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Accelerating training and research to solve Indiana's biggest health issues


An aging population. Continued threats of communicable disease and chronic illness. Demand for more doctors, nurses and health professionals. 

Now more than ever, the power of our university’s health sciences programs is at work to solve our state's—and the world's—biggest public health challenges. 

The IU School of Medicine is the largest and one of the top medical schools in the U.S., with more than 2,100 students across nine campuses. The school is the greatest producer of Indiana’s practicing doctors and surgeons, creating access to high-quality care, serving as an economic engine for our state, and delivering $2.2 billion in annual income to the Hoosier economy.

The IU School of Nursing just enrolled its largest undergraduate class, reflecting IU's reputation for being a top choice for future nurses and our commitment to ending the nursing shortage.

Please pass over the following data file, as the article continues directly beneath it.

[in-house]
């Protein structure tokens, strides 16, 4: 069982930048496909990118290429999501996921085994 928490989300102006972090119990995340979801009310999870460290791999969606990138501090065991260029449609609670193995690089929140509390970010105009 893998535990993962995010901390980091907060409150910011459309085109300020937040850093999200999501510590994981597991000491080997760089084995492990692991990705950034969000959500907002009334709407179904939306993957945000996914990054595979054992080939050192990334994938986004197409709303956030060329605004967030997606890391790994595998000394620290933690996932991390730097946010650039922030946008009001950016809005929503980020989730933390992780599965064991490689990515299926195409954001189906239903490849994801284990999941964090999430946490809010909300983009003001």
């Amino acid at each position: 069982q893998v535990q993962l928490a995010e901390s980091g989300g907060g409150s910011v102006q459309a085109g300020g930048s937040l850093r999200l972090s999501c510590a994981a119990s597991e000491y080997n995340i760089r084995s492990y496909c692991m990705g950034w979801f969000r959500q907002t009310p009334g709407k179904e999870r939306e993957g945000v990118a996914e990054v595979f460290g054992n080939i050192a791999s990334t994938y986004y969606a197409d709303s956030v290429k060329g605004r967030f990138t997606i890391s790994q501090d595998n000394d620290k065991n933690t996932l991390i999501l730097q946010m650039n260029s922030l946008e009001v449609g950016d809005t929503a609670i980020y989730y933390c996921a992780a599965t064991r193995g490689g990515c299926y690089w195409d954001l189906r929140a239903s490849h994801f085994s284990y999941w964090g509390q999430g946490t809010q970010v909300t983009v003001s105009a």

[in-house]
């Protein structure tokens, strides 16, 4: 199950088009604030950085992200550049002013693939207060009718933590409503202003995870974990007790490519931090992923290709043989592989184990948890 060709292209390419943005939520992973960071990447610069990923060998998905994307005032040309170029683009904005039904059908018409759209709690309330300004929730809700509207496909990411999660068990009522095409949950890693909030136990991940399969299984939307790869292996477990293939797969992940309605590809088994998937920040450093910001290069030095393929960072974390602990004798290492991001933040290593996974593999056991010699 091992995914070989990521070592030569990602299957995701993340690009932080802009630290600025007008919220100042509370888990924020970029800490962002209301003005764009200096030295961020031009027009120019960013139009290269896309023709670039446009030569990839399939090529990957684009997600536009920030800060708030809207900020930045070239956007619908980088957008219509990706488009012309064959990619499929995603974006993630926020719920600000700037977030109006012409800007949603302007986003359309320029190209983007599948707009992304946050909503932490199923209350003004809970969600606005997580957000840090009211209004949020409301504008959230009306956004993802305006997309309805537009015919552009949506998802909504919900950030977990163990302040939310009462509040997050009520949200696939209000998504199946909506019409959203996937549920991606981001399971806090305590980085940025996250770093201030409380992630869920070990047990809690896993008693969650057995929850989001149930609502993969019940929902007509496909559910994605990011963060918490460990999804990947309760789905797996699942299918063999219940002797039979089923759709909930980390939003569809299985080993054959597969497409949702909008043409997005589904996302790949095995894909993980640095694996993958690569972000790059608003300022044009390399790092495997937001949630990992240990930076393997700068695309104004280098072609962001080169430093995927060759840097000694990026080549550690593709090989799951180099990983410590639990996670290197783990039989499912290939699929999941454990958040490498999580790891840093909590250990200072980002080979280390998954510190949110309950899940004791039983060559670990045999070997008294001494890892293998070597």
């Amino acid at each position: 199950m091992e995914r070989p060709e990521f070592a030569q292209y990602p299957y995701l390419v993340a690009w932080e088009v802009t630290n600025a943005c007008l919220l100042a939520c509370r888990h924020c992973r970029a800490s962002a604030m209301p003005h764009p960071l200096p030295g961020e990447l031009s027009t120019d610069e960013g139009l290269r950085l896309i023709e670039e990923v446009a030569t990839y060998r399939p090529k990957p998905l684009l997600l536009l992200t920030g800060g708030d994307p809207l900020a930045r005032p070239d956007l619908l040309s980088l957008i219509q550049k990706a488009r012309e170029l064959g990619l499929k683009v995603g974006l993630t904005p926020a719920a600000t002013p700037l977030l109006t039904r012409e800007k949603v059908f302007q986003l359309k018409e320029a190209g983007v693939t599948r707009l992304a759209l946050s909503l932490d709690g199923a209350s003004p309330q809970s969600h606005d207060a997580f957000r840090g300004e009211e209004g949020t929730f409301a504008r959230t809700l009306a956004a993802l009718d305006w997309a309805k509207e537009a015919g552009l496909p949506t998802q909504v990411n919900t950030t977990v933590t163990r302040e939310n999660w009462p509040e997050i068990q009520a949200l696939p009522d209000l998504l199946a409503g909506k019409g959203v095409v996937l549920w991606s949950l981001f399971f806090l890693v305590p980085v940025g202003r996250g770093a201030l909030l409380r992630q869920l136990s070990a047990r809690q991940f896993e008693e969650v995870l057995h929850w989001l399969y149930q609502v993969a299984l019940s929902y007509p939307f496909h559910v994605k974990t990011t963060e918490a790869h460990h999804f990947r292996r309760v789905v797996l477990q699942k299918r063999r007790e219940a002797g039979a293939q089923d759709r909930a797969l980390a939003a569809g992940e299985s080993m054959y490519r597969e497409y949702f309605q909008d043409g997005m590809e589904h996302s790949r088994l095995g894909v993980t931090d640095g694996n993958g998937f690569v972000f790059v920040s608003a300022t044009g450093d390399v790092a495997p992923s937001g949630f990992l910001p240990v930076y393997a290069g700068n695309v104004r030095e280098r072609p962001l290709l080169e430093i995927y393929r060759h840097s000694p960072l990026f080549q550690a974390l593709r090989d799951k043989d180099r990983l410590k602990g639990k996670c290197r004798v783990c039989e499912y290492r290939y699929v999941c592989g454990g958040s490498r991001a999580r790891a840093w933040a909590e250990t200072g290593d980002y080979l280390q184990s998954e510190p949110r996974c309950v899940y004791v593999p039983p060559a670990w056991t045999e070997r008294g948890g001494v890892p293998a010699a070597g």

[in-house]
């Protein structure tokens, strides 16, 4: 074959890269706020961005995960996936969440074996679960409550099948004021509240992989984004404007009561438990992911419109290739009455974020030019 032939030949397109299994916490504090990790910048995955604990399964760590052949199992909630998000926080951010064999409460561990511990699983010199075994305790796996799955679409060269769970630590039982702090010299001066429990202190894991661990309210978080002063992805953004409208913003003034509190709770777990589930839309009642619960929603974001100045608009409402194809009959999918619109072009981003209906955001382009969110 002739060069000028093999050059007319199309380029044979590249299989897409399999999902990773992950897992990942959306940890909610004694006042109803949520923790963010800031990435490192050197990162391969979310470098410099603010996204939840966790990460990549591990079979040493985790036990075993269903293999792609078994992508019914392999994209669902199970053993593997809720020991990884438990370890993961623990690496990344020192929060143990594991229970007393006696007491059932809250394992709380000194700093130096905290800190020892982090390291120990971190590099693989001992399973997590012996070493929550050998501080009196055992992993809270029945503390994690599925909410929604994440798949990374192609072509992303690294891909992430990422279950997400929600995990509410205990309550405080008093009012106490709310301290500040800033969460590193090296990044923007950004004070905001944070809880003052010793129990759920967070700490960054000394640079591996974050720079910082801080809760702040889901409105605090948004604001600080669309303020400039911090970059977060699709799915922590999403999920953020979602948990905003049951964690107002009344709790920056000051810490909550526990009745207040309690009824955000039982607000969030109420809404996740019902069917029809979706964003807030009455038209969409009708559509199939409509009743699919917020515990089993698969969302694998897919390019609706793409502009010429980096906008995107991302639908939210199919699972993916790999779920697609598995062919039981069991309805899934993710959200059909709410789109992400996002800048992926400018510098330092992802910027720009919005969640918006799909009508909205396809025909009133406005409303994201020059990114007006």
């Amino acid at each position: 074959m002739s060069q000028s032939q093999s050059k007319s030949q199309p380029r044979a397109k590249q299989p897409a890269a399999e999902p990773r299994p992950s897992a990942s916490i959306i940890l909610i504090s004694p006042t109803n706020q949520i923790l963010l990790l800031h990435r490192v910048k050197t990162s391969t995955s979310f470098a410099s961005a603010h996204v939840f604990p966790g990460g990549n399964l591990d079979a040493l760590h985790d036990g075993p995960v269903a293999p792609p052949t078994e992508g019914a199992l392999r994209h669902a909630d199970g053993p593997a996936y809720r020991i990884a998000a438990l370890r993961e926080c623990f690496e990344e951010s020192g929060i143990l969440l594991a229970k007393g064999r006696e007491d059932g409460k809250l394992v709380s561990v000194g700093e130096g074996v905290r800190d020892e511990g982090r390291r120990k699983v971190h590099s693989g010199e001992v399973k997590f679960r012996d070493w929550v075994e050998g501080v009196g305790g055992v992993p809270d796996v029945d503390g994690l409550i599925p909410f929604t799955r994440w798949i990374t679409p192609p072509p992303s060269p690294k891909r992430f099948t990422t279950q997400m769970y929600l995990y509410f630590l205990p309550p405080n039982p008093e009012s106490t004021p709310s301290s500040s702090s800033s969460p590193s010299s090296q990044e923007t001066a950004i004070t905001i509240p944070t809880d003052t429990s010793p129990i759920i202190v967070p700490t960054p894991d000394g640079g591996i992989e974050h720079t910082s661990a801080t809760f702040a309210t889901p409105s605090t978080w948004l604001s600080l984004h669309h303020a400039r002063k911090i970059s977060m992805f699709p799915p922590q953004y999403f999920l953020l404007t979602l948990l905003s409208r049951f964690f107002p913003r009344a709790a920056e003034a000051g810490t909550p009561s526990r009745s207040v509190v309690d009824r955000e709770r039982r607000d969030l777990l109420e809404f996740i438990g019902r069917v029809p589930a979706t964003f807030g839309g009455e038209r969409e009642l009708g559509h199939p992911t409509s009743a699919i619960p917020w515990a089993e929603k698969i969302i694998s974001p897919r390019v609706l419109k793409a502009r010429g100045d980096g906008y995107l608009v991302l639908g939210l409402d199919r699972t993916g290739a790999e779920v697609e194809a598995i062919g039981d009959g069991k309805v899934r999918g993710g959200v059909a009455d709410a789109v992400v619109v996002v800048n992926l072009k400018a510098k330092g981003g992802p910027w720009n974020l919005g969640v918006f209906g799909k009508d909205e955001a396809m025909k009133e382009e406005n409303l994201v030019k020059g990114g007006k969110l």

Across our comprehensive health sciences schools of dentistry, optometry, public health and social work, we are answering the call for highly trained specialty doctors, clinicians and experts. IU has awarded more than 52,000 degrees and certificates in the health sciences over the past 10 years. Odds are that, in Indiana, the healthcare needs and our most significant public health advancements are being led by an IU alum.  

IU is a global leader for research in the fight to cure Alzheimer’s disease and is making major breakthroughs through the Indiana Alzheimer's Disease Research Center. This federally sponsored center is housed in the School of Medicine, which received a record $214.8 million in funding from the National Institutes of Health last year. 

The NIH also awarded more than $5 million to the School of Science on our Indianapolis campus to advance research into potential drug targets for the treatment of Alzheimer's and other neurodegenerative diseases, such as Parkinson's, Type 2 diabetes and ALS. And IU’s new Irsay Institute aims to be the leading national center for addressing the stigma surrounding mental health.

By serving the public good here at home, IU is also advancing positive health outcomes and quality of life throughout our nation and the world


Pamela Whitten

Indiana University

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